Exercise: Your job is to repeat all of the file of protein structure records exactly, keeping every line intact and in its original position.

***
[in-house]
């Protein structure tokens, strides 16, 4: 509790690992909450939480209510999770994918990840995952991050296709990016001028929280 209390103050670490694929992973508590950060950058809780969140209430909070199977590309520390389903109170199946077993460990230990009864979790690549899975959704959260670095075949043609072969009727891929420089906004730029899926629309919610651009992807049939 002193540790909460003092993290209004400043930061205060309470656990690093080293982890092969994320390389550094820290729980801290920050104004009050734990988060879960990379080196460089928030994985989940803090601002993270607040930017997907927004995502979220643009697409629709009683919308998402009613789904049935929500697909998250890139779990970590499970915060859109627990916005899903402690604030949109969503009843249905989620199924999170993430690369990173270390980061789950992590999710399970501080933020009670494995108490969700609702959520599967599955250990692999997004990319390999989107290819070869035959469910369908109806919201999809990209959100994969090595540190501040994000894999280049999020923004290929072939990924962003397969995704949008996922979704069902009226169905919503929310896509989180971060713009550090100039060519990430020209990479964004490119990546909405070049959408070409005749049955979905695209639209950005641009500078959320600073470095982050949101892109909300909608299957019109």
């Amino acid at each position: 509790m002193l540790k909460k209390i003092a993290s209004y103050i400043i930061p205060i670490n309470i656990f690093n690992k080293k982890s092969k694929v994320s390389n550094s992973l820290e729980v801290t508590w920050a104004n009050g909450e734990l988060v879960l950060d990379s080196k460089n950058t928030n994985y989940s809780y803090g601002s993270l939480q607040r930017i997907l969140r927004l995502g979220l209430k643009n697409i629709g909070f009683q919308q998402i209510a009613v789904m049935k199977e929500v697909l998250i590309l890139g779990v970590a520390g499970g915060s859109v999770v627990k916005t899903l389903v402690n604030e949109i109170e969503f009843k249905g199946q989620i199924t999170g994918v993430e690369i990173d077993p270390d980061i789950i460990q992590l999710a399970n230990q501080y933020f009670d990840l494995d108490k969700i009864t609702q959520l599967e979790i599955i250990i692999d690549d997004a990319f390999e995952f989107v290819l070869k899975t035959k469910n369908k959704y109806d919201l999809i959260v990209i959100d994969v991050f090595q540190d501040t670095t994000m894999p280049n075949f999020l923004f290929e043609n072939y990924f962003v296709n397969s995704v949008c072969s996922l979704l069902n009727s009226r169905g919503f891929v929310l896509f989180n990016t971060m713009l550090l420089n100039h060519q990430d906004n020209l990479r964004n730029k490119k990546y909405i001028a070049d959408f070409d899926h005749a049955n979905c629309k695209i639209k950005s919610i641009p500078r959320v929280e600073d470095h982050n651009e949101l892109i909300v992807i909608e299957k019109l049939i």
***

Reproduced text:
[in-house]
């Protein structure tokens, strides 16, 4: 509790690992909450939480209510999770994918990840995952991050296709990016001028929280 209390103050670490694929992973508590950060950058809780969140209430909070199977590309520390389903109170199946077993460990230990009864979790690549899975959704959260670095075949043609072969009727891929420089906004730029899926629309919610651009992807049939 002193540790909460003092993290209004400043930061205060309470656990690093080293982890092969994320390389550094820290729980801290920050104004009050734990988060879960990379080196460089928030994985989940803090601002993270607040930017997907927004995502979220643009697409629709009683919308998402009613789904049935929500697909998250890139779990970590499970915060859109627990916005899903402690604030949109969503009843249905989620199924999170993430690369990173270390980061789950992590999710399970501080933020009670494995108490969700609702959520599967599955250990692999997004990319390999989107290819070869035959469910369908109806919201999809990209959100994969090595540190501040994000894999280049999020923004290929072939990924962003397969995704949008996922979704069902009226169905919503929310896509989180971060713009550090100039060519990430020209990479964004490119990546909405070049959408070409005749049955979905695209639209950005641009500078959320600073470095982050949101892109909300909608299957019109």
């Amino acid at each position: 509790m002193l540790k909460k209390i003092a993290s209004y103050i400043i930061p205060i670490n309470i656990f690093n690992k080293k982890s092969k694929v994320s390389n550094s992973l820290e729980v801290t508590w920050a104004n009050g909450e734990l988060v879960l950060d990379s080196k460089n950058t928030n994985y989940s809780y803090g601002s993270l939480q607040r930017i997907l969140r927004l995502g979220l209430k643009n697409i629709g909070f009683q919308q998402i209510a009613v789904m049935k199977e929500v697909l998250i590309l890139g779990v970590a520390g499970g915060s859109v999770v627990k916005t899903l389903v402690n604030e949109i109170e969503f009843k249905g199946q989620i199924t999170g994918v993430e690369i990173d077993p270390d980061i789950i460990q992590l999710a399970n230990q501080y933020f009670d990840l494995d108490k969700i009864t609702q959520l599967e979790i599955i250990i692999d690549d997004a990319f390999e995952f989107v290819l070869k899975t035959k469910n369908k959704y109806d919201l999809i959260v990209i959100d994969v991050f090595q540190d501040t670095t994000m894999p280049n075949f999020l923004f290929e043609n072939y990924f962003v296709n397969s995704v949008c072969s996922l979704l069902n009727s009226r169905g919503f891929v929310l896509f989180n990016t971060m713009l550090l420089n100039h060519q990430d906004n020209l990479r964004n730029k490119k990546y909405i001028a070049d959408f070409d899926h005749a049955n979905c629309k695209i639209k950005s919610i641009p500078r959320v929280e600073d470095h982050n651009e949101l892109i909300v992807i909608e299957k019109l049939i």